After 'armed and dangerous' messages, who bears responsibility for violence?
Monday, January 10, 2011; 7:10 PM
Where are John Boehner's tears now?
You'd expect a man who cries at the drop of a hat to at least show some emotion over the mass shootings in Arizona. But while addressing the tragedy at a news conference Sunday, the newly elected House speaker was as dry as tumbleweed.
"Public service is a high honor, but these tragic events remind us that all of us in our roles in service to our fellow citizens comes with a risk," said Boehner (R-Ohio).
What kind of statement is that? You'd think he was talking about military casualties, not a rampage by a gunman at a political gathering in Tucson, where six people were killed, including a federal judge, and 14 were wounded - including Rep. Gabrielle Giffords (D-Arizona), who is fighting for her life. The shooter's motive was unknown.
But could it be that some emotional circuit breaker had cut off the speakers' tears to protect him from a surge of guilt over his role in helping to create such a charged political climate - his support for nearly unfettered access to handguns?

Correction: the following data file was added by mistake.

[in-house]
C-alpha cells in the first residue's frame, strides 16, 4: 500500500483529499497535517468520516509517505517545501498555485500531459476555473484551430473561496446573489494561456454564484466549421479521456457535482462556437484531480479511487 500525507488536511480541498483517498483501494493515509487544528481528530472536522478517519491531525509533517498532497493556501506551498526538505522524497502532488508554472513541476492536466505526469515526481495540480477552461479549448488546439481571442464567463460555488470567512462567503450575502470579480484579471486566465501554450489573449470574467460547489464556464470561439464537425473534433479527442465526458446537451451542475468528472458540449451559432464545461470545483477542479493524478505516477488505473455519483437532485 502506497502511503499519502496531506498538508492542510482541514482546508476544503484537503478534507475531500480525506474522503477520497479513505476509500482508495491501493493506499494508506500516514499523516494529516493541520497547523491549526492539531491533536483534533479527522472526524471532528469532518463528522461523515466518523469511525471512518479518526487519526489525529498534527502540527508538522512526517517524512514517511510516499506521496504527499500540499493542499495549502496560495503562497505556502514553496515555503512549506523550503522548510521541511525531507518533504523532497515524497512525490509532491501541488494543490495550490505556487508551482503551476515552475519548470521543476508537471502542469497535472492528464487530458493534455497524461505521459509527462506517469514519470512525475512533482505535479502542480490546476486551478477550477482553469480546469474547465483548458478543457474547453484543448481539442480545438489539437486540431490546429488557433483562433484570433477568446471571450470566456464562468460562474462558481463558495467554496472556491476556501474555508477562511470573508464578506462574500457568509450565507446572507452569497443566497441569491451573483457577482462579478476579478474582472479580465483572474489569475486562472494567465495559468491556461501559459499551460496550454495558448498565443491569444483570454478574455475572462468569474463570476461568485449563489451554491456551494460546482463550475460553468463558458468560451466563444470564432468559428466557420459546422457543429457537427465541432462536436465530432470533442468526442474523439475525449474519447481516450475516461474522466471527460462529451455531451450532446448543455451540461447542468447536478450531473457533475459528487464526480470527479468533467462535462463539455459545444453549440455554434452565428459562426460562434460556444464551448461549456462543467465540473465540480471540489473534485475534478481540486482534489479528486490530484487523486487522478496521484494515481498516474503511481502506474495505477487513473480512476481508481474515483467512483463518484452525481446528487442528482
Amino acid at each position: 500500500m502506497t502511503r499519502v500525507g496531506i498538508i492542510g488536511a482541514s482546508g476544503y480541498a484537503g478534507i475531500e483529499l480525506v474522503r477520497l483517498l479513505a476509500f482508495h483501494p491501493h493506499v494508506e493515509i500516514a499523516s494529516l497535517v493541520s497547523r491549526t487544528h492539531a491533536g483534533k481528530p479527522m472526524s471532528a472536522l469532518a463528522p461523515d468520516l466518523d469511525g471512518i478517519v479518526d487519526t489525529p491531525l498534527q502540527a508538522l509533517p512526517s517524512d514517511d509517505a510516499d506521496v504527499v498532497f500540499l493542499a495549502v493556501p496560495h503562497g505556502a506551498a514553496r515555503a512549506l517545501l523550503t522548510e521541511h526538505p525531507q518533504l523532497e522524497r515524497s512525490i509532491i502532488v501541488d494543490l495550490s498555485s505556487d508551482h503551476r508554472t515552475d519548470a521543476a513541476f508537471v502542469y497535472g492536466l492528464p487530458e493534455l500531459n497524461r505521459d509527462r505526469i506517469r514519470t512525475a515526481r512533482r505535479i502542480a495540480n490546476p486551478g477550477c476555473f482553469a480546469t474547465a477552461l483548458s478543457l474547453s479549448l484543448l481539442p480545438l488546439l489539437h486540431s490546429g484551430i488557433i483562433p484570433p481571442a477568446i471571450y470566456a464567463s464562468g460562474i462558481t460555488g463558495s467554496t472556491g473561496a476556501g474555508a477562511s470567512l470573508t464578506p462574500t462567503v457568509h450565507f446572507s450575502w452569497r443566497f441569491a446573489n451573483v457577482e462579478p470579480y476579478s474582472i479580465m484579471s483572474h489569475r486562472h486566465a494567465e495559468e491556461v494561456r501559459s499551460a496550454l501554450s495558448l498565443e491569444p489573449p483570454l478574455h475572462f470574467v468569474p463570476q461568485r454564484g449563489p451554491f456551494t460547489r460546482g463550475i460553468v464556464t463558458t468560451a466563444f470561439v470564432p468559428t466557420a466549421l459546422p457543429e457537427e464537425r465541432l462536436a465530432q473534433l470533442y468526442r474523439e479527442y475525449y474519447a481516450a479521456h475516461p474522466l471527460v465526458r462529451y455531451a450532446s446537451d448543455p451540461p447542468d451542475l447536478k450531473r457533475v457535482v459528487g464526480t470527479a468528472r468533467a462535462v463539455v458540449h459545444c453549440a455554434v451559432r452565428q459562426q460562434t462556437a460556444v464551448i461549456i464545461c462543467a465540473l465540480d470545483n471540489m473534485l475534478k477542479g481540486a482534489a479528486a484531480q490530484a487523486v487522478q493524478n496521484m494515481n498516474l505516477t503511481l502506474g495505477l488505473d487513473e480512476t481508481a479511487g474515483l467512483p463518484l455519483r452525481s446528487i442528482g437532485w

Why had the man who is said to cry just by thinking about the welfare of children not shed a tear over the death of a 9-year-old girl in that rampage?
Did her role as a child just come with the risk?
"This inhuman act should not and will not deter us from our calling to represent our constituents and to fulfill our oaths of office," Boehner said.
Where did that thought come from? Nobody's running scared. And, pray tell, what oath is he talking about?
Just last year, Boehner declared that then-Rep. Steve Dreihaus (D-Ohio) "may be a dead man" because he voted for President Obama's health-care law. "He can't go home to the west side of Cincinnati," Boehner told the National Review.
That's how thugs talk, and from the way Boehner and other elected officials have sounded lately, you'd think the only oath they'd taken was to uphold the code of the streets.
Just as gangsters use symbols to send intimidating messages to their rivals - say, pointing a finger, thumb cocked like the hammer on a pistol - Boehner's political gang has taken to drawing crosshairs on opponents, posting inciting images on the Internet and calling for "Second Amendment solutions" to the nation's problems.